Following the Liberation of the German-occupied countries, the Allied Military Intelligence Service urged all persons who had assisted Allied airmen in any way to provide information on the men they helped, even publishing notices in the newspapers to this effect. In The Netherlands, this took the form of a Vragenlijst, or Questionnaire, which provided basic personal data on the helper, his or her Resistance organization connections, the names and dates of airmen the person helped, and the names of other persons the helper knew who also helped airmen. For anyone researching the WWII escape lines, this information is invaluable. Typically, the Vragenlijst will be found in each Dutch helper file at the National Archives in College Park, Maryland. (Questionnaires for Belgians are likely to be in English.)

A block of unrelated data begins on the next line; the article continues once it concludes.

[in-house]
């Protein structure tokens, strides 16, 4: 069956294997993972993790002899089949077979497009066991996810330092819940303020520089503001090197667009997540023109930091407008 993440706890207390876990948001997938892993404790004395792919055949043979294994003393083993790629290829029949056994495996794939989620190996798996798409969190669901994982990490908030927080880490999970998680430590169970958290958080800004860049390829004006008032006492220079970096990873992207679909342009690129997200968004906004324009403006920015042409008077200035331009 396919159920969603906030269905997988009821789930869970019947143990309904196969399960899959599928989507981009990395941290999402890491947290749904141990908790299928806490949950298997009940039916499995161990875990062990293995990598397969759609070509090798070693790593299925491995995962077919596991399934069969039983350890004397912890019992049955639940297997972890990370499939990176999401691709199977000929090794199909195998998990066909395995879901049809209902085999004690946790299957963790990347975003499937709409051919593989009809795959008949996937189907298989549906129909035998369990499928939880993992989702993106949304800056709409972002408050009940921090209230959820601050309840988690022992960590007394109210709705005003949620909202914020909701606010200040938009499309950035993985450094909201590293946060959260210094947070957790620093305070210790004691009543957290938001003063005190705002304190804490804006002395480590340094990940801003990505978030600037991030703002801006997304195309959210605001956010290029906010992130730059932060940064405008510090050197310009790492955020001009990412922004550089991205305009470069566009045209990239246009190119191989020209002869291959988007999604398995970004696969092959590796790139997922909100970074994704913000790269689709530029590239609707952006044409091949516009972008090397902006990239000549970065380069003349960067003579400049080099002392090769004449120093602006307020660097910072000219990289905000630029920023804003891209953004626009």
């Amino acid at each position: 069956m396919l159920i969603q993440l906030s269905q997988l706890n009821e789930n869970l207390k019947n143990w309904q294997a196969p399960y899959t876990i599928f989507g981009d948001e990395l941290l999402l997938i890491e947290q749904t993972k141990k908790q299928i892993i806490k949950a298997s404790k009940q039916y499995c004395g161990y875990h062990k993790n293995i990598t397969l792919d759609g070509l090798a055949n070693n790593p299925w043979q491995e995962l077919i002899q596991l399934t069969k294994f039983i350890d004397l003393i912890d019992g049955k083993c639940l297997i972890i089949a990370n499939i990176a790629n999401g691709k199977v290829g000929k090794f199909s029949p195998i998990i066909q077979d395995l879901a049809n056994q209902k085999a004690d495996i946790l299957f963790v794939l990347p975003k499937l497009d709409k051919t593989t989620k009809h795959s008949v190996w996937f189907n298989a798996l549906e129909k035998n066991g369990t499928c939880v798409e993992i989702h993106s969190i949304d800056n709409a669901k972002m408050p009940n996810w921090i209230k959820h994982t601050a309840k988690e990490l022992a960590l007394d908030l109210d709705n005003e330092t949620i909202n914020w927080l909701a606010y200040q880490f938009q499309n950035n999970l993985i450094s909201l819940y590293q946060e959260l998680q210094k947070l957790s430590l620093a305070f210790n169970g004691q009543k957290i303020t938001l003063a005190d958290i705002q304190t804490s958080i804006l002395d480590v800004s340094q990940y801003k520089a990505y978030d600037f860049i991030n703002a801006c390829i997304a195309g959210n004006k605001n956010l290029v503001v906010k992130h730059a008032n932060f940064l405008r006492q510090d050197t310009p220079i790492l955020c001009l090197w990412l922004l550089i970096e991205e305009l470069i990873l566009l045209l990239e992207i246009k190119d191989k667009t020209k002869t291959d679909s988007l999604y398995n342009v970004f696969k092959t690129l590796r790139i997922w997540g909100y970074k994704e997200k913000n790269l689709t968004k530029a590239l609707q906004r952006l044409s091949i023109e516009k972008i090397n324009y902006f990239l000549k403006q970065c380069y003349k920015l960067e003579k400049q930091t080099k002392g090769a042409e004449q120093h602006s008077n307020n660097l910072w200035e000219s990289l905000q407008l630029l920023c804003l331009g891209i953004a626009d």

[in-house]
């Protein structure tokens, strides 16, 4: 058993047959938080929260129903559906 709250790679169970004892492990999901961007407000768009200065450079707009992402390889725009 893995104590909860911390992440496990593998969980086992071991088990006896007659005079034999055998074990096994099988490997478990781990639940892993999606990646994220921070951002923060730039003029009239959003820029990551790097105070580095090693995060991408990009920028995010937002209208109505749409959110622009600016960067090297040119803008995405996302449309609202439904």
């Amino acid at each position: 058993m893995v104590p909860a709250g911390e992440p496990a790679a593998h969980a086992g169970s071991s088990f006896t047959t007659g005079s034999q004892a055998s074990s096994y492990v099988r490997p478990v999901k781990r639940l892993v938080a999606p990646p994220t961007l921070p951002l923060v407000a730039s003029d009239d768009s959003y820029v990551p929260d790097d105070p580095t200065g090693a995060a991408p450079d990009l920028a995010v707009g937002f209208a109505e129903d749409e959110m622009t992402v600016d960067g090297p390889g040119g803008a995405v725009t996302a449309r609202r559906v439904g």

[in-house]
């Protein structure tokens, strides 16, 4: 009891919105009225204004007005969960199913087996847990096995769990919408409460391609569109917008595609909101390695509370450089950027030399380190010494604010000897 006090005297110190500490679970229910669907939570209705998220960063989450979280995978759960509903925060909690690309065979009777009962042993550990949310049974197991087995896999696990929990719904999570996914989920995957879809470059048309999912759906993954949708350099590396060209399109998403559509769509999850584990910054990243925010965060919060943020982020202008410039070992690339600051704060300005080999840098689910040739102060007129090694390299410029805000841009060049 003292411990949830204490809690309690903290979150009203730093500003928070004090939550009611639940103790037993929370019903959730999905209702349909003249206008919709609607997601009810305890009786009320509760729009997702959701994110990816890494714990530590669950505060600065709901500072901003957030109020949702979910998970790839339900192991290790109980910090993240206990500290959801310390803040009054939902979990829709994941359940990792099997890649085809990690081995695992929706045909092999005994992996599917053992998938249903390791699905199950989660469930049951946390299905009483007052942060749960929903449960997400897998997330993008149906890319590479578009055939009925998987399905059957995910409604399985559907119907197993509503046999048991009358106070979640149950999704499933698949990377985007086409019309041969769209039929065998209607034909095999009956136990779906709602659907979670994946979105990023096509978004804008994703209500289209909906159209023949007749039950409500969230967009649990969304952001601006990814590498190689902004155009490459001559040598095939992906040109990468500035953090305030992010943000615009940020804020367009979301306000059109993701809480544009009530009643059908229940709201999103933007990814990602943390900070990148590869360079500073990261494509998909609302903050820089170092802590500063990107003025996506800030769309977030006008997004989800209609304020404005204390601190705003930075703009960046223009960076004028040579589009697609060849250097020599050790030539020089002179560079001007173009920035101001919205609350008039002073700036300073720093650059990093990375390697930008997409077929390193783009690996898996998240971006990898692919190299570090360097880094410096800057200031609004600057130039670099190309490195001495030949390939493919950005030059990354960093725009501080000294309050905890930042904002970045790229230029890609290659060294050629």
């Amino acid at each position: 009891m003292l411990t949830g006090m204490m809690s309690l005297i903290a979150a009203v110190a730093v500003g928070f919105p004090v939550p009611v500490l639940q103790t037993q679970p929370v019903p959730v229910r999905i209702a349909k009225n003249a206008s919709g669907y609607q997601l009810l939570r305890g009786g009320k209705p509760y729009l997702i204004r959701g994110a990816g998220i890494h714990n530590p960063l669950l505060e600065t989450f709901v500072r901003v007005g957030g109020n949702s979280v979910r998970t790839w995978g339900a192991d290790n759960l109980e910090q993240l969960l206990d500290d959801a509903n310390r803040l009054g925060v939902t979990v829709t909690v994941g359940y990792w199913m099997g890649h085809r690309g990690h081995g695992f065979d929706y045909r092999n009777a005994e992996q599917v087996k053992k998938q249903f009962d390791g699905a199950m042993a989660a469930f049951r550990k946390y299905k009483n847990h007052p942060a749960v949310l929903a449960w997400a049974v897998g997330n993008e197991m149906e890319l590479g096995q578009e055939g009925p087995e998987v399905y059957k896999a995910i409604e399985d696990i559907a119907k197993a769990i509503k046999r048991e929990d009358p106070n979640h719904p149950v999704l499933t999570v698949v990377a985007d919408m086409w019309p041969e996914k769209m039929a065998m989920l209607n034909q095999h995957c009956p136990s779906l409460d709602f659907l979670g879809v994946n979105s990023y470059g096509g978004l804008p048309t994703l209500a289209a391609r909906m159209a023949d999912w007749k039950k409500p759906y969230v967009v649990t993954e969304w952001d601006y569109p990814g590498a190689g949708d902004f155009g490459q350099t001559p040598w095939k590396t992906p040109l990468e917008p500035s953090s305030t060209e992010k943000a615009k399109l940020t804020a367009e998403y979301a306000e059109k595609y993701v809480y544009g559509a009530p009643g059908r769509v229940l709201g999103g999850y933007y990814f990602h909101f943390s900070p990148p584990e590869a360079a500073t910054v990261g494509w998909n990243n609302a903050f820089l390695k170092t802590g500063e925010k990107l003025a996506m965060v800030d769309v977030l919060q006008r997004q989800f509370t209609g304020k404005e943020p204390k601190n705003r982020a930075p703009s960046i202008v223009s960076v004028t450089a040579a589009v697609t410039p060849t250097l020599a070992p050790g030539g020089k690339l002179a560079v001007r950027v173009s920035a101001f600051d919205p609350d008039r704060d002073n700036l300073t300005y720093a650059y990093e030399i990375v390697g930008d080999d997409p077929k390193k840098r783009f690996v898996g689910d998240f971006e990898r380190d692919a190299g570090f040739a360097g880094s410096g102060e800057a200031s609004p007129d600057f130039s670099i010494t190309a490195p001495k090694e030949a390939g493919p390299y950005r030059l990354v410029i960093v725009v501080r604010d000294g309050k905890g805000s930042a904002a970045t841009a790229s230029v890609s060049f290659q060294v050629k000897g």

The two following pages provide:
1. A sample Vragenlijst for Cornelis van Laanan of Dinther. I selected it because he was quite active and the form was more readable than most. The typical first page provides basic information on the helper and the names of his contacts. There may also be a narrative account of the helper’s activities. The second page lists airmen helped and sometimes identifies from whom they were received and to whom they were passed. From that you can begin to construct a line of helpers, linking them one-by-one.
2. A translation of the Dutch words used in the Vragenlijst. Although the English equivalent of most of the words is clear enough from the context, a translation might be helpful in some cases.